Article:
Bacteria: Fossil Record
http://www.ucmp.berkeley.edu/bacteria/bacteriafr.html


This description of the fossil record of bacteria focuses on one particular group of bacteria, the cyanobacteria or blue-green algae, which have left a fossil record that extends far back into the Precambrian. The oldest cyanobacteria-like fossils known are nearly 3.5 billion years old and are among the oldest fossils currently known. Cyanobacteria are larger than most bacteria and may secrete a thick cell wall. More importantly, cyanobacteria may form large layered structures, called stromatolites (if more or less dome-shaped) or oncolites (if round). The site also refers to pseudomorphs of pyrite and siderite, and a group of bacteria known as endolithic. Two links are available for more information. One provides information on the discovery of possible remains of bacteria-like organisms on a meteorite from Mars and the other has a research report on fossilized filamentous bacteria and other microbes, found in Cretaceous amber.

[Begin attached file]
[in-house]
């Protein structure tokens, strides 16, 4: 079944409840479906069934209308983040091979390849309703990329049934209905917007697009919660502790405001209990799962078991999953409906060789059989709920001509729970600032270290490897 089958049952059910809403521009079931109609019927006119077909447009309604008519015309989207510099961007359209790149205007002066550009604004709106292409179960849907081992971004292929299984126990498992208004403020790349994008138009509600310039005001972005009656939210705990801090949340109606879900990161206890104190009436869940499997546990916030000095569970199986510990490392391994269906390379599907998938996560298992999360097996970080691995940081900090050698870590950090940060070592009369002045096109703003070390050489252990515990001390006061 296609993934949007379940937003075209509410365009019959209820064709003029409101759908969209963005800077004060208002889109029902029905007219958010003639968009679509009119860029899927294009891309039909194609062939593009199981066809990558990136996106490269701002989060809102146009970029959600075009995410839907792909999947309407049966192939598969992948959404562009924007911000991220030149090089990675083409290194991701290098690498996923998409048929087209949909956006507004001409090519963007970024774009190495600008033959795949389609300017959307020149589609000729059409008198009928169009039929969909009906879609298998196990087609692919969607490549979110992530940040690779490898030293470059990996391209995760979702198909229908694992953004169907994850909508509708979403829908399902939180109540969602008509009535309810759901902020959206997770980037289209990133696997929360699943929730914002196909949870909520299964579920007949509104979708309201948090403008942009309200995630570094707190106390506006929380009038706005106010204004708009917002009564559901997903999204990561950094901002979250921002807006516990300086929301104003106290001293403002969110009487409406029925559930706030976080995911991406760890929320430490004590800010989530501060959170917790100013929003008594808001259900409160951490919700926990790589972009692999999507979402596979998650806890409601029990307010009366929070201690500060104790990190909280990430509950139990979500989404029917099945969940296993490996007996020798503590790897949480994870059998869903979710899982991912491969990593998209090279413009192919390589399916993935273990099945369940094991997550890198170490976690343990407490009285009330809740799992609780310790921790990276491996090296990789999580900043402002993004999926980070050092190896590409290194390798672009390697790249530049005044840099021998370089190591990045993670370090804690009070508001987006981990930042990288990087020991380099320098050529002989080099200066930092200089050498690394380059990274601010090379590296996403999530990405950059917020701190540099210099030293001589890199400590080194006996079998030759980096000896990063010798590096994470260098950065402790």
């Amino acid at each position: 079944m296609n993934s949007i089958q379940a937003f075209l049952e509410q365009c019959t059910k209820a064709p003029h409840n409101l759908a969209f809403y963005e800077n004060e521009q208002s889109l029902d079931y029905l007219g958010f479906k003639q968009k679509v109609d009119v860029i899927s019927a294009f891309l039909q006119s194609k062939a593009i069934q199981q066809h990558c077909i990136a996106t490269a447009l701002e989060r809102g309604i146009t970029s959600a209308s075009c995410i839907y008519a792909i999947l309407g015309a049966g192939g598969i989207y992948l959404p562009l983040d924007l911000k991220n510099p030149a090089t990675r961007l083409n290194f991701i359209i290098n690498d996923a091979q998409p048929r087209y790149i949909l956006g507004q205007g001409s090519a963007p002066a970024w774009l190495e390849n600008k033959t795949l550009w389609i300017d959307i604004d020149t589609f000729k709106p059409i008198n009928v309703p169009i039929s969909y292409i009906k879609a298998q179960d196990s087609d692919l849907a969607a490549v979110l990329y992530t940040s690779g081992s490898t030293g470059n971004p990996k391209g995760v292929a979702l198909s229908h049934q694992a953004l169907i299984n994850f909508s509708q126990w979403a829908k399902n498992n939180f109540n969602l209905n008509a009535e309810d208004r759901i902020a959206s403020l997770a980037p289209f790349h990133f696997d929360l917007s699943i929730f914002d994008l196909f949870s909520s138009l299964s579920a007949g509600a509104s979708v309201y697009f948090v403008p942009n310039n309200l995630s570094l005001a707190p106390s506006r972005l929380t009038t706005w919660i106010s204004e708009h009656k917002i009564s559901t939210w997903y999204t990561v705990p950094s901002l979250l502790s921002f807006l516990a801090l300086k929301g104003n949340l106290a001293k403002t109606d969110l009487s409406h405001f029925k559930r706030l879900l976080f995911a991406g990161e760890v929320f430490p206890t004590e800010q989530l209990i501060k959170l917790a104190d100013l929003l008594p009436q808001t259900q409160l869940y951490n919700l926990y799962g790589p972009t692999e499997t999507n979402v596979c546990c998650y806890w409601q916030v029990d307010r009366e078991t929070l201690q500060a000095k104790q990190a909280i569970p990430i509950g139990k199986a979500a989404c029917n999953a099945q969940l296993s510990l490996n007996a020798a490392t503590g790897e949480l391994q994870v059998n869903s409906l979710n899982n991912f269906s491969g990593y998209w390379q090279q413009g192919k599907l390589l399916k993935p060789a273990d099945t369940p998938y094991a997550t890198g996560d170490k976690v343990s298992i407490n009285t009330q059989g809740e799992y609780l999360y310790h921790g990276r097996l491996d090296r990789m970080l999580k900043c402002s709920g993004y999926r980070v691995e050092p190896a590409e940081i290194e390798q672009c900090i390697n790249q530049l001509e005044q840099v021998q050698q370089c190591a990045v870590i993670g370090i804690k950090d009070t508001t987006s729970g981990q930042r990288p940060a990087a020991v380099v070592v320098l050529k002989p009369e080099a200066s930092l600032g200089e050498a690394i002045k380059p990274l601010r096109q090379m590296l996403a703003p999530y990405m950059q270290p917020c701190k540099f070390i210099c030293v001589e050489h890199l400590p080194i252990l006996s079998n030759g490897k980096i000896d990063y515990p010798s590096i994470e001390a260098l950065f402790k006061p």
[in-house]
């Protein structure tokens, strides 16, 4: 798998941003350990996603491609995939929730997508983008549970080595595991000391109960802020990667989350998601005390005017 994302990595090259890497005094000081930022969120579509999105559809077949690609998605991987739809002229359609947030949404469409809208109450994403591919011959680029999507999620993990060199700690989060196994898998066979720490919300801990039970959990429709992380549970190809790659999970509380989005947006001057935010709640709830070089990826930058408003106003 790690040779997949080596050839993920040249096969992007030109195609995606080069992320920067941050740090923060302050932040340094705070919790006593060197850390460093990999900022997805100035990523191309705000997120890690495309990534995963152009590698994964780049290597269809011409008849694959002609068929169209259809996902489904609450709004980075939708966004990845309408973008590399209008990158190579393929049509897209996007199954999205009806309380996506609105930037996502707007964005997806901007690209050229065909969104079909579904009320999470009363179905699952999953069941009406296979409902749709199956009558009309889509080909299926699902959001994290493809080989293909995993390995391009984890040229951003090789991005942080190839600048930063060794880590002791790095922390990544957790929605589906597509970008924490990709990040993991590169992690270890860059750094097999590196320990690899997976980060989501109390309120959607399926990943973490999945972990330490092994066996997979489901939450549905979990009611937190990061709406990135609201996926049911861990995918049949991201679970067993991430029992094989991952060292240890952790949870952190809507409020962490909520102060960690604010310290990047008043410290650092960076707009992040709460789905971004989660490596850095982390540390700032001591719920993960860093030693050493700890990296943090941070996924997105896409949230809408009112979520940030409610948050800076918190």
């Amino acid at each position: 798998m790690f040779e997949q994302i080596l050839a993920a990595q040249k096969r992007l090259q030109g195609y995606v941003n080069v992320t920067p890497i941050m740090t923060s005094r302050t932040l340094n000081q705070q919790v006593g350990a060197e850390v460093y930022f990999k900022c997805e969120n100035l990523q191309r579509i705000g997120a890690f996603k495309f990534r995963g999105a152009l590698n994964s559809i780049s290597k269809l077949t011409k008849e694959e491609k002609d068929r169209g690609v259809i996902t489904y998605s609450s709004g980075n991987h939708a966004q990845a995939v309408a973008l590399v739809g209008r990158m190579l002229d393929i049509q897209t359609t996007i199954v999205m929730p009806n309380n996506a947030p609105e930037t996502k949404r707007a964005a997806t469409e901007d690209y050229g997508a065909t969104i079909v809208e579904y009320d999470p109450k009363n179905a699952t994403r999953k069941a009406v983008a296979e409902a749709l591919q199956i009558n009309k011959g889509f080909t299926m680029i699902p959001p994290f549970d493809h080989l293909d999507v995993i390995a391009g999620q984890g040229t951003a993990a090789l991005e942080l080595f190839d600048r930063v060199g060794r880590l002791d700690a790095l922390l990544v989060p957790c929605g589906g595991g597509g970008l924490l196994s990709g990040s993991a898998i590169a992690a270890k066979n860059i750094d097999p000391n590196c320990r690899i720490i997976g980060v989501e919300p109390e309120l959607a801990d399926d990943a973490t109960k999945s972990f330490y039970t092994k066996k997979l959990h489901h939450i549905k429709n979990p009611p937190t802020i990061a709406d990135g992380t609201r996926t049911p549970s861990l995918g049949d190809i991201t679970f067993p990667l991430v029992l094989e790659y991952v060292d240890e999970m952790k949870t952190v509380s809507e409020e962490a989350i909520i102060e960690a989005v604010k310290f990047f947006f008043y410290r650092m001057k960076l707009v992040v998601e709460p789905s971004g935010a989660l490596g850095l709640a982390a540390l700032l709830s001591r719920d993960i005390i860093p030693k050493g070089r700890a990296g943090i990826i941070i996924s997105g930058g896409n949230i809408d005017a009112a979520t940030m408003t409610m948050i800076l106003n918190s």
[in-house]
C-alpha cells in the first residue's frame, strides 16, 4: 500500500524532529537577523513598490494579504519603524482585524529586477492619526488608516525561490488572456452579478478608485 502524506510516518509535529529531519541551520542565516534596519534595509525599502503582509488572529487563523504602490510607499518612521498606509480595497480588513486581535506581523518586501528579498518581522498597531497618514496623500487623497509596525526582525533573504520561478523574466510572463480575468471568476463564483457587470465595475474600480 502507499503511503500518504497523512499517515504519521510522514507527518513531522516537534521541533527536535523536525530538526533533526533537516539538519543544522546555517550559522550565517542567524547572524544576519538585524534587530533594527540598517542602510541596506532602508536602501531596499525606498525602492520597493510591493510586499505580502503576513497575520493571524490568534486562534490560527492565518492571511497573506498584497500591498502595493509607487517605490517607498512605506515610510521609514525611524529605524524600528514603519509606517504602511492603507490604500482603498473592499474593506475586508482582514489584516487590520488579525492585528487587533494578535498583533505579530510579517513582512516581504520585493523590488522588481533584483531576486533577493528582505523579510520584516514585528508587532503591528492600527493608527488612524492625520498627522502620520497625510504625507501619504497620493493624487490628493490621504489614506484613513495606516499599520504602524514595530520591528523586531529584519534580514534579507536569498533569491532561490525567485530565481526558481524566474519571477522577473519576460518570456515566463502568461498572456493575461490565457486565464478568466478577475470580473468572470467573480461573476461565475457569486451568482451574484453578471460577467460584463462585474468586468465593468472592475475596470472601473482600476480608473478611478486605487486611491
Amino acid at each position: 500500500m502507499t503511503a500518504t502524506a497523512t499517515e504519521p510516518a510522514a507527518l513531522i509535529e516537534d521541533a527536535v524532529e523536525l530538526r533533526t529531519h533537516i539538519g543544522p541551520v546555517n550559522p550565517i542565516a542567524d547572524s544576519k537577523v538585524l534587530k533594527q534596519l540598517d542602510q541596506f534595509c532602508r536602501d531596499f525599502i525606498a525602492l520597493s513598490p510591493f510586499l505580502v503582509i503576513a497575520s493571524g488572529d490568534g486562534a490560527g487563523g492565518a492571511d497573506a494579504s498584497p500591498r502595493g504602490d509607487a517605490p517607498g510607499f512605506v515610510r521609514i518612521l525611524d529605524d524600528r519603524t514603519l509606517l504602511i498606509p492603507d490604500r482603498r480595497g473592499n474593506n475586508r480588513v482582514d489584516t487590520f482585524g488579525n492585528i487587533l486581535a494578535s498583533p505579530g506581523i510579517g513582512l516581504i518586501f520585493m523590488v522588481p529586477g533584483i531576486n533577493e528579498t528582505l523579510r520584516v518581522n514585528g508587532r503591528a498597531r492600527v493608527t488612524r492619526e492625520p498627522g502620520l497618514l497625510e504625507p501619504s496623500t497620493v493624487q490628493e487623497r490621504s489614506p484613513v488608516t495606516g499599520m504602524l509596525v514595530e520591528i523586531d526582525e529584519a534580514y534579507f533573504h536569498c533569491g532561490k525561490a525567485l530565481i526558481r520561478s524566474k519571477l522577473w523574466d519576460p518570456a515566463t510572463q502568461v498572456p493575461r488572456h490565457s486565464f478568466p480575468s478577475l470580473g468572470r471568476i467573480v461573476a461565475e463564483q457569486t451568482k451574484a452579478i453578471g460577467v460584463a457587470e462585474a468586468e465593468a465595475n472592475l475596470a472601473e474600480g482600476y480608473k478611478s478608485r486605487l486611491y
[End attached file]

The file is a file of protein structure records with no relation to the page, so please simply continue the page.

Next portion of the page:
This description of a site outside SERC has not been vetted by SERC staff and may be incomplete or incorrect. If you have information we can use to flesh out or correct this record let us know.


This resource originally cataloged at:

DLESE
This resource is referenced here:
Subject: Biology, :Microbiology
Resource Type: Scientific Resources:Overview/Reference Work
Grade Level: College Lower (13-14), High School (9-12), Informal
Focus on the Cretaceous: Paleontology
Topics: Biosphere, :Microbiology, Time/Earth History